Disaster forensics: Detecting best practice

Disaster forensics—learning about the successes and failures in disaster risk management and resilience—will be vital if we are to adapt to our changing world. The IIASA Risk and Resilience Program have helped develop a new methodology, known as the post-event review capability (PERC) approach, for systematically analyzing disaster events and identifying actionable recommendations.

The risk of disasters such as floods is on the rise, and there is an urgent need to improve our understanding and response to these events. The PERC methodology—developed by IIASA, the Zurich Insurance Group, and the Institute for Social and Environmental Transition-International—systematically and holistically analyzes disasters, helping those in the field to learn from successes and failures in disaster risk management and resilience. It also helps to uncover the underlying drivers of increasing risk. Unique in the disaster forensics field because of its policy-oriented and holistic focus, the PERC methodology is designed to generate objective, politically neutral insights and actionable recommendations in a policy-relevant timeframe following a disaster event.

The PERC approach has been applied seven times to date: for the floods in southern Germany in 2016; the floods in Columbia and Charleston, USA in 2015; the floods in Benevento, Italy in 2015; flooding and storm damage from storm Desmond in the UK in 2015; the floods in Algarve, Portugal in 2015; the floods in Guelmim and Sidi Ifni, Morocco in 2014; the floods in Karnali, Nepal in 2014; the floods in Emmental, Switzerland 2014; the Balkan floods (Bosnia and Herzegovina, Serbia and Croatia) in 2014; storm Xaver in the UK in 2013; the Boulder floods in the USA 2013; the Central European floods in 2013 (Austria, Czech Republic, Germany, and Switzerland).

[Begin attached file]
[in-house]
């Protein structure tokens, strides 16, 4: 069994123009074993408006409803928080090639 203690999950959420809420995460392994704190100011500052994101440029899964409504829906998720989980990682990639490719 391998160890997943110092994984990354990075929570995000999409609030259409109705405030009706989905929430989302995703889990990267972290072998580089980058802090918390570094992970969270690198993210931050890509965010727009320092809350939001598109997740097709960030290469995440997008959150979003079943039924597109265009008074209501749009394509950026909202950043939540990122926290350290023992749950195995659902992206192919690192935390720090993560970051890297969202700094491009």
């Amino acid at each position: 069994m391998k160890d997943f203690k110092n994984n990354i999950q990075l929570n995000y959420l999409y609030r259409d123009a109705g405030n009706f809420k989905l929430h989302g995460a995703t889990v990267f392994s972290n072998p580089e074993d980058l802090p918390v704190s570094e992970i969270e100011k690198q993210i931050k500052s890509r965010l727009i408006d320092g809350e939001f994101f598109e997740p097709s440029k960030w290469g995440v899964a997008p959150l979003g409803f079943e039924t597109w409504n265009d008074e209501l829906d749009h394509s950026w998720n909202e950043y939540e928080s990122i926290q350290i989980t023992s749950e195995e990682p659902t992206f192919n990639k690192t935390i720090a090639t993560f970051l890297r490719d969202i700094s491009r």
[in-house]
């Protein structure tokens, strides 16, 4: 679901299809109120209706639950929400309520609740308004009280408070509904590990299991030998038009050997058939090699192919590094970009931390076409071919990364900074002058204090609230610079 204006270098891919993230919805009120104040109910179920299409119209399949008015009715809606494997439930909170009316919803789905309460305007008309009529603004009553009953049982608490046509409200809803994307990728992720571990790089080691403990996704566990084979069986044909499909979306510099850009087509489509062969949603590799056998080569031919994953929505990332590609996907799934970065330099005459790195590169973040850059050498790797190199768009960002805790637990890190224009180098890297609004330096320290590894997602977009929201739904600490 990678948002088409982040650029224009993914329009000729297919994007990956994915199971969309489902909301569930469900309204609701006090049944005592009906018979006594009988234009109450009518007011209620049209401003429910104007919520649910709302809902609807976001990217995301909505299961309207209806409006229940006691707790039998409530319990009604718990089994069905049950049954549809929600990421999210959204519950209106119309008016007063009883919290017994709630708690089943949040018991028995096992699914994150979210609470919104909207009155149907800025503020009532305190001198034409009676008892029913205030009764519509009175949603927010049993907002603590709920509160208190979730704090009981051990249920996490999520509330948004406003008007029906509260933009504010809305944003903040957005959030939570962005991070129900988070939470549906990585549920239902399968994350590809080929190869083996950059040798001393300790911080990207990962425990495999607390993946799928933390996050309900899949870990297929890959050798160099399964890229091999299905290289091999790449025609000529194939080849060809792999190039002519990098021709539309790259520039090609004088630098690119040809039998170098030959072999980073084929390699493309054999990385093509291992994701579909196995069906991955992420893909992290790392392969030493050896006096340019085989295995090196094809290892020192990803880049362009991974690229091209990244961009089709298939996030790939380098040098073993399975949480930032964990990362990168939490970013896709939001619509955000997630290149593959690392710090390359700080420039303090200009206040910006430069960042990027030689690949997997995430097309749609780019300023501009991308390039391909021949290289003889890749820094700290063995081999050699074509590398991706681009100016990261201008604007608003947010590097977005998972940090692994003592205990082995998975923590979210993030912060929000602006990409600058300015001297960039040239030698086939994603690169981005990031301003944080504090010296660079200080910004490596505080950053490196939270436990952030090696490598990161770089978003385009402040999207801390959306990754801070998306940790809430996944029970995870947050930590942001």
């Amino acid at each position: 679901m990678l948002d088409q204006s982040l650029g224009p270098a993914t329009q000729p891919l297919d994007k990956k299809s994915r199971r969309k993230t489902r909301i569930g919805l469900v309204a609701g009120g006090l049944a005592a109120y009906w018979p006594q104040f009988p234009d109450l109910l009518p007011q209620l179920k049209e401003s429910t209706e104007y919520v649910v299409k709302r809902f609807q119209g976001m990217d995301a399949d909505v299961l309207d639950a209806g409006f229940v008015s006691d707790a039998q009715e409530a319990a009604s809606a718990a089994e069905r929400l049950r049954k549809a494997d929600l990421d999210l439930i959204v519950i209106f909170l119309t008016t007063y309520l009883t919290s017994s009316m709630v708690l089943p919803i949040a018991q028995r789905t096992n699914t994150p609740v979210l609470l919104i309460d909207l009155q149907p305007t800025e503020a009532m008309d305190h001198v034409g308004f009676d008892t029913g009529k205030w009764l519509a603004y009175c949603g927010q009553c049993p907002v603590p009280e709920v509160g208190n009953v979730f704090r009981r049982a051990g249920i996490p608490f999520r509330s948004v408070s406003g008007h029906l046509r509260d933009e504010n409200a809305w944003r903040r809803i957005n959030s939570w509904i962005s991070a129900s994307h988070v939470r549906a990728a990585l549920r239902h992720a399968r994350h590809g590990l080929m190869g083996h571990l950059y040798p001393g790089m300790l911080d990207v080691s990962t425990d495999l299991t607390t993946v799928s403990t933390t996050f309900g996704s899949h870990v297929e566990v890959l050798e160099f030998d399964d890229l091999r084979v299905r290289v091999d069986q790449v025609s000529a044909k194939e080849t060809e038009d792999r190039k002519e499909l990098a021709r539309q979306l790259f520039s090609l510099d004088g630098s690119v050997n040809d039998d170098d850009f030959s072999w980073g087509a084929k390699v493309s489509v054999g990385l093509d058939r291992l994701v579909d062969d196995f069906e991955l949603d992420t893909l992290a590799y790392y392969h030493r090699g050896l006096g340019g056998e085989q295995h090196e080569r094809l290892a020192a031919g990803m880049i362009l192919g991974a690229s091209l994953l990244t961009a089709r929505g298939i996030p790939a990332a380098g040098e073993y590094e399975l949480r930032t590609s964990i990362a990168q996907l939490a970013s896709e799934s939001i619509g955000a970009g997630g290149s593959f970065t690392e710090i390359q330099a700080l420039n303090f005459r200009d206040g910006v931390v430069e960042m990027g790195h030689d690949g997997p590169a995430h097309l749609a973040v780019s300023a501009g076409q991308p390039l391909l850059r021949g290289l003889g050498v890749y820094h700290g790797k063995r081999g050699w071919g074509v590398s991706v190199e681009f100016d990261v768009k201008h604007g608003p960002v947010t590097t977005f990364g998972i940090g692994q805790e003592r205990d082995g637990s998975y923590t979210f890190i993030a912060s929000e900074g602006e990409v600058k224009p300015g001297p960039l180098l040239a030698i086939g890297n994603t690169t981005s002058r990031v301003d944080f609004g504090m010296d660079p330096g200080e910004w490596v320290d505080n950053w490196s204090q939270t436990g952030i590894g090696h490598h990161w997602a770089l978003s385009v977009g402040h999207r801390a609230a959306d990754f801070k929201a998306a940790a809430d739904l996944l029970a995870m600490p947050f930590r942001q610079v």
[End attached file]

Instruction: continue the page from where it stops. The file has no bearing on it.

By carrying out a meta-analysis of these different case studies, IIASA researchers demonstrated that policymakers and practitioners in disaster risk management face strikingly similar challenges across the globe, despite their different contexts. This indicates that there is good potential for mutual learning.

The case studies also highlight the importance of integrated risk reduction strategies, which combine risk reduction (e.g., building dikes), preparedness (e.g., early warning systems), and risk financing (e.g., insurance).

IIASA researchers are now encouraging others in disaster risk management to use the PERC approach—which is freely available to all—and to contribute to building a repository of learning for disaster risk management and resilience.


[1] Keating A, Venkateswaran K, Szoenyi M, MacClune K, & Mechler R (2016). From event analysis to global lessons: disaster forensics for building resilience. Natural Hazards and Earth System Sciences 16: 1603-1616.